LX. Formulaic Entrepeneurship -

Inspired by the bright pastel nail colors that every fashionista seems to be sporting this summer, I decided to overcome the frustrating task of painting my fingernails.

(Painting toe nails isn’t frustrating because its minimum square footage enables nail polish to dry quickly. Furthermore, the toes do not function regularly as do the fingers, thereby reducing the chances of the polish chipping off and developing air bubbles or dents.)

During college, most of my peers’ lives seemed to be effortlessly perfect. Many, not all, of my college peers, laughed when I told them I had to do laundry. Furthermore, trips to CVS to buy a roll of paper towel was a foreign concept to them. When I spoke of the toils of cleaning my room, scoffs were audible and smirks were visible.

These essential life tasks were made equivalent to trivialities. However, everyone seemed to complete said tasks, albeit, without having to take the time to do so.

Time was a luxury for all of us at Penn.

Since time was such a treasure trove, the idea of painting my nails was out of the question. Settling into the lecture hall, my gaze would fall onto the manicured hands of members of the female student body. One day I asked one of my friends how she found time to paint her nails. Her response was, “I just do. It doesn’t take long.”

Still unwilling to take the time to paint my nails during the school year, I decided to paint my nails during my trips home. Under the impression that painting nails took no time at all I only saw disturbing results: Globs of polish would be on one nail and another glob would be on the carpeted floor. If I succeeded in the painting process, the polish would chip off within five minutes.

I became an entrepreneur and came up with my own formula for painting nails that has caused the polish to be smooth and in tact for over 24 hours’ time now. This formula is at odds with my friend attesting to the process being short.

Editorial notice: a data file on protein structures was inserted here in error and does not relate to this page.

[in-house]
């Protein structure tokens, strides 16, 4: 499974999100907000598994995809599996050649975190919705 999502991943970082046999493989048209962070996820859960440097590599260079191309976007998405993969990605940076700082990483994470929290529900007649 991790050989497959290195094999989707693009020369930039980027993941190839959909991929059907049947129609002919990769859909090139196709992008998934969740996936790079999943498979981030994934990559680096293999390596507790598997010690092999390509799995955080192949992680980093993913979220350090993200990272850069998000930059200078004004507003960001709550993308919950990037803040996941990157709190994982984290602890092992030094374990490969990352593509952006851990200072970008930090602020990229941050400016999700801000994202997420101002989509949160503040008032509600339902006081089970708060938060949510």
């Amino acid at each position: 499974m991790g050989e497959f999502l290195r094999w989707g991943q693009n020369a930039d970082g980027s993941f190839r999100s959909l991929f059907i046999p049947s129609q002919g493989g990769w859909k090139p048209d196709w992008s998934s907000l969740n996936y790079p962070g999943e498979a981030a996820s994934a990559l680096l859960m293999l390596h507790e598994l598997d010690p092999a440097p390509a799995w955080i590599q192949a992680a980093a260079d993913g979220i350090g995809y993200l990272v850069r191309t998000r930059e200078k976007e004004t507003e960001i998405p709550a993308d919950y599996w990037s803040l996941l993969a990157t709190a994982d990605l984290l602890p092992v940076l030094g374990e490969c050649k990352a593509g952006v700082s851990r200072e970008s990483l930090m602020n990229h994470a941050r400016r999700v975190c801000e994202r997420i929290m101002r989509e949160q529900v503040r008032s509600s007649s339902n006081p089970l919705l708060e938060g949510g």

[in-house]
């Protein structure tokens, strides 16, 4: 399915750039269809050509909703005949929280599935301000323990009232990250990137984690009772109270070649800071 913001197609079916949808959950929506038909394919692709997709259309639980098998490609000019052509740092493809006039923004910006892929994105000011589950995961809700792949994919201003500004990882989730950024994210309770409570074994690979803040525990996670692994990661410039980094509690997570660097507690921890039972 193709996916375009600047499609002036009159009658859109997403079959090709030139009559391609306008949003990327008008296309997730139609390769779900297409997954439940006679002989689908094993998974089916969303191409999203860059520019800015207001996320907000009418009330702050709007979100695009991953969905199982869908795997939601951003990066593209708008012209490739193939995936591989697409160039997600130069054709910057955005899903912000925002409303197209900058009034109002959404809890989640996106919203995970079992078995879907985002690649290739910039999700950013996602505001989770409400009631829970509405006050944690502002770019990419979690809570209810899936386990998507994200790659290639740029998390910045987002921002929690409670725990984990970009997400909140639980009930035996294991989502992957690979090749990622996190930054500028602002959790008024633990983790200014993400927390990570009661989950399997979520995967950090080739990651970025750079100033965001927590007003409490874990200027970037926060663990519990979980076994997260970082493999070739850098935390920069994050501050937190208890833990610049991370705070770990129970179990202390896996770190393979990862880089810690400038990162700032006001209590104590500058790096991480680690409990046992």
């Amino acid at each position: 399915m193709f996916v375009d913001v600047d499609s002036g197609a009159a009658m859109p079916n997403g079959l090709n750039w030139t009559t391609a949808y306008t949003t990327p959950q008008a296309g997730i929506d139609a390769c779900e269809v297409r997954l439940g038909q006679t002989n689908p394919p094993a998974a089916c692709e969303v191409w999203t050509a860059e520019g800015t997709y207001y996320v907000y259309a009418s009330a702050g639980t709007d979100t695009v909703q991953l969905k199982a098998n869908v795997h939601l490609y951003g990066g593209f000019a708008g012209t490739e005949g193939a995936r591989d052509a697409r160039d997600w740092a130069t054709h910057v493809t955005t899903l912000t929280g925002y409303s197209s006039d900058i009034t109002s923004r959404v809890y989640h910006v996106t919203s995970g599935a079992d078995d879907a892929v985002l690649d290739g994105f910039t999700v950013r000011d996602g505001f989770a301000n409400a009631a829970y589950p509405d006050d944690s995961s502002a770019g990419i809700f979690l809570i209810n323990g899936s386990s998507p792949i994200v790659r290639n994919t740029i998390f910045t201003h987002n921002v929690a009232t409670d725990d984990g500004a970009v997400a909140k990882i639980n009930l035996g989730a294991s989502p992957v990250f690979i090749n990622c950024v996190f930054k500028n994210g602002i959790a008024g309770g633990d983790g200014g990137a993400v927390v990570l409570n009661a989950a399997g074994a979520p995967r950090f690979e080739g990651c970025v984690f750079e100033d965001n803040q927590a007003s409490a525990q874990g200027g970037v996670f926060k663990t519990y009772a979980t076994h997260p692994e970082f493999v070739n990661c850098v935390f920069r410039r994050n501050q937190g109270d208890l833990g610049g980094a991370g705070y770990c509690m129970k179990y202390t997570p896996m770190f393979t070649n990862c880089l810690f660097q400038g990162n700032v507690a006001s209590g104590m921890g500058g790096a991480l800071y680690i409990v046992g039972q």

Base Coat Application + Dry time+ One layer of polish (smoothly applied and with minimal overlaps in strokes) + Dry time (longer than the first) + Second application of polish + Dry time (Longer than the second) + Top Coat Application + Dry Time (longer than the first and second combined) = SUCCESS, albeit a long process.


For the past couple of weeks I have been immersing myself in the realm of journalism - past and present.

Am I correct in thinking that experiences are a primary means of education?

In pursuit of some validation, I have been reading journalists’ memoirs and biographies and journalism students’ publications and multimedia presentations.

All this broadcasting viewing and biography reading seems to reap the same finding: All of these professional journalists have acquired experiences within the discipline before and after formal education.

These people have traveled, some domestically, some internationally. I don’t know how they can take off and explore, as if the now cliche stories that start out with, “I came here with five dollars in my pocket and a dream”, still hold weight.

Maybe they do, maybe they don’t.

If the nail situation taught me anything it is that throughout all the points of reference, all the research accumulated, the line of best fit is individual.

There is no formula.

You assess your points of reference and extrapolate from the pattern by superimposing the points onto the context of your life.

This is the process taken to successfully paint my fingernails and this is the process I plan on following from now until I decide to apply to graduate school.

This is what I like to call formulaic entrepreneurship.